On the seismograph building there’s a clock slaved to that signal and sometimes it looses track of it and lags as many as half an hour. Just as an experiment we decided to use the PPS signal out of a small uBlox GPS. A friend made a small module with the gps and an arduino to initialize it and display some ancillary status and I built a simple level shifter that makes a ~12V pulse out of that 3v logic output.

I also worked on the housing for the remote control. I’m using a weather proof junction box. After a bit of fumbling I had all the holes to mount the boards, connectors, indicators and cable glands done.

Then I finished a couple of details on the boards and hooked up everything for a trial run. The buttons and rf sense worked fine. But when I tried the dtmf audio input I got data on the digit outputs but nothing on the interrupt pin.

At first I thought that the module was bad (I accidentally fed it with 12V for a brief moment) and I swapped another with the same result.

I moved both of them on the breadboard and they worked fine. I inserted a bare wire on the socket and every time I touched GND with it I got an interrupt. But when installing the module that pin was stuck low. Which is quite odd.

I probed with the adjacent pins and all appeared open as they should. But there’s an unconnected pad on the other side, and there was a dead short to that. I used a scribing tool to clean up but the short persisted. That other pad, while not connected to anything on my board, was part of the dtmf module and when tied to the interrupt output it loaded it to the point of not being useful anymore.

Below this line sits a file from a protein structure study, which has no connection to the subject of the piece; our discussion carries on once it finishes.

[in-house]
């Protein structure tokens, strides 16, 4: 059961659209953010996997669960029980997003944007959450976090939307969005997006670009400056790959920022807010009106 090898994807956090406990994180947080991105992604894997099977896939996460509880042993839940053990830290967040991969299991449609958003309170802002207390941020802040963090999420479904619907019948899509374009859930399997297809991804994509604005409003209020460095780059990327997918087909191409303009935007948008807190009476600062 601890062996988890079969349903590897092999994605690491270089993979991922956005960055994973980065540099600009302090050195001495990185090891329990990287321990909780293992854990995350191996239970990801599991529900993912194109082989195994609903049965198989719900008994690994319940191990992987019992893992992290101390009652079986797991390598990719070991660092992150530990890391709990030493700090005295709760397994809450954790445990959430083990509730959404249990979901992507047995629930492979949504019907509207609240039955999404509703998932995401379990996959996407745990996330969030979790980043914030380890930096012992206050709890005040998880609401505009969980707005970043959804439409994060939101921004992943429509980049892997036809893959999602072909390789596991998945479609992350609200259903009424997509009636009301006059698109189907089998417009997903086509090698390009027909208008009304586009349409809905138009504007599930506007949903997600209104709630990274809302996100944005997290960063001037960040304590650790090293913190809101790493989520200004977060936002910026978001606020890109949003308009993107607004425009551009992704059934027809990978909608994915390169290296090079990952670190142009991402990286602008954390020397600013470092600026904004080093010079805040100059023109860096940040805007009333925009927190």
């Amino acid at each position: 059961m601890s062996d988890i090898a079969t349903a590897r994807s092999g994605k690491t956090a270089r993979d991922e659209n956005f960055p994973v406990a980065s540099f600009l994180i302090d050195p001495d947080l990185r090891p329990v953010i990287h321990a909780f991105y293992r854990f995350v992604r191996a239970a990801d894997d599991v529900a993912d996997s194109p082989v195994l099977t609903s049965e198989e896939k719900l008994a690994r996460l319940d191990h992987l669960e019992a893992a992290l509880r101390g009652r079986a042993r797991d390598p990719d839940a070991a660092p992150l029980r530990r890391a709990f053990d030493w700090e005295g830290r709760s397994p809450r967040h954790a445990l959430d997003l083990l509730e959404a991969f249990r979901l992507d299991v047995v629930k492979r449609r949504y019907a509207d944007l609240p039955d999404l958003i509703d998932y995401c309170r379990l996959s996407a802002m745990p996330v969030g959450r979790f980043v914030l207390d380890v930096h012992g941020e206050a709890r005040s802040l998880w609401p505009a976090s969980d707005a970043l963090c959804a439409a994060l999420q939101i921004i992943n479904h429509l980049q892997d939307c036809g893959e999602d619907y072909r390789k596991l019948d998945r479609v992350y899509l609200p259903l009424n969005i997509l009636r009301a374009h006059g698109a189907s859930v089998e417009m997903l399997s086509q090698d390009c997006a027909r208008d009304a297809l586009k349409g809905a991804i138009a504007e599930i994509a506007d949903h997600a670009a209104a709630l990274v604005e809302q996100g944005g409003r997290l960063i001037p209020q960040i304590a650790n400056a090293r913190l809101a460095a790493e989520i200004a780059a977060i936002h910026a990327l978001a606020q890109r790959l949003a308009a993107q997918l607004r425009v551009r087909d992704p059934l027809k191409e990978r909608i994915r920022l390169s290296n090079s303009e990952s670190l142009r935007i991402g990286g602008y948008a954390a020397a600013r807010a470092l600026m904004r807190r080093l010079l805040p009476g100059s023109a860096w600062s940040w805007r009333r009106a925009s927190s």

When etching the board I used some fine steel wool and a strand perhaps stuck on the top side between the socket pins. After unseating the module, arduino and other connectors I charged a cap (around 3300uF) and applied it between the pair of shorted pins. Surely enough there was a spark.

And from then on everything worked as intended.

Lamp fixture: done

At least for now. The next step will be adding another support for the roof frame and rollers to guide the ropes around it to unblock the light path should we want to project from there.

Today I hanged the lower frame and then attached the cable trays with a set of bespoke clamps and self tapping screws.

Lamp fixture, metal version.

Today I started to replace that old wooden fixture with another one made of steel.

Our original plan was to install some cable trays to have a more industrial look.

Yesterday I assembled the frames on the floor:

Lamp fixture: metal frames

Today I spent most of the afternoon drilling the wood trusses on the roof and attaching the hooks. Then came the time to lower the old frame and hang the white on those hooks.

Letting it gently go down was easy:

Lamp fixture: dismantling the old one

I used some wire to attach the new frame to the old pulleys and help me lifting it near the roof. That seemed a lot easier on the planning stage but I managed to pull it off in a couple of hours.

To end this day I wound the new rope on the pulleys. Tomorrow I’ll hang the other frame (the black) and screw the trays to it.